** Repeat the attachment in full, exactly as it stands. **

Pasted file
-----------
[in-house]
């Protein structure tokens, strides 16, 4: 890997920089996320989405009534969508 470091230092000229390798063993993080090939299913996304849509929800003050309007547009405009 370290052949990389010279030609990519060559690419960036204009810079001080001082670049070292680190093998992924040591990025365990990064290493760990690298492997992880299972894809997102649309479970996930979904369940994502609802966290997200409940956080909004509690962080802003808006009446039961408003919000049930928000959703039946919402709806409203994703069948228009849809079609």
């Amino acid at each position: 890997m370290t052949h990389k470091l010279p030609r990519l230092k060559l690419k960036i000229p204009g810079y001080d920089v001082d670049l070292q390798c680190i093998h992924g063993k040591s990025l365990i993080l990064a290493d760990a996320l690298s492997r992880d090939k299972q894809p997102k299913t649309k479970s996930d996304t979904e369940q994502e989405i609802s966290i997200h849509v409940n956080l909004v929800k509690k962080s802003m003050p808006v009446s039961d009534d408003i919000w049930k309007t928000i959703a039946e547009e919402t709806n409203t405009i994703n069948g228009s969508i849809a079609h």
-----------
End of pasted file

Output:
[in-house]
């Protein structure tokens, strides 16, 4: 890997920089996320989405009534969508 470091230092000229390798063993993080090939299913996304849509929800003050309007547009405009 370290052949990389010279030609990519060559690419960036204009810079001080001082670049070292680190093998992924040591990025365990990064290493760990690298492997992880299972894809997102649309479970996930979904369940994502609802966290997200409940956080909004509690962080802003808006009446039961408003919000049930928000959703039946919402709806409203994703069948228009849809079609």
């Amino acid at each position: 890997m370290t052949h990389k470091l010279p030609r990519l230092k060559l690419k960036i000229p204009g810079y001080d920089v001082d670049l070292q390798c680190i093998h992924g063993k040591s990025l365990i993080l990064a290493d760990a996320l690298s492997r992880d090939k299972q894809p997102k299913t649309k479970s996930d996304t979904e369940q994502e989405i609802s966290i997200h849509v409940n956080l909004v929800k509690k962080s802003m003050p808006v009446s039961d009534d408003i919000w049930k309007t928000i959703a039946e547009e919402t709806n409203t405009i994703n069948g228009s969508i849809a079609h």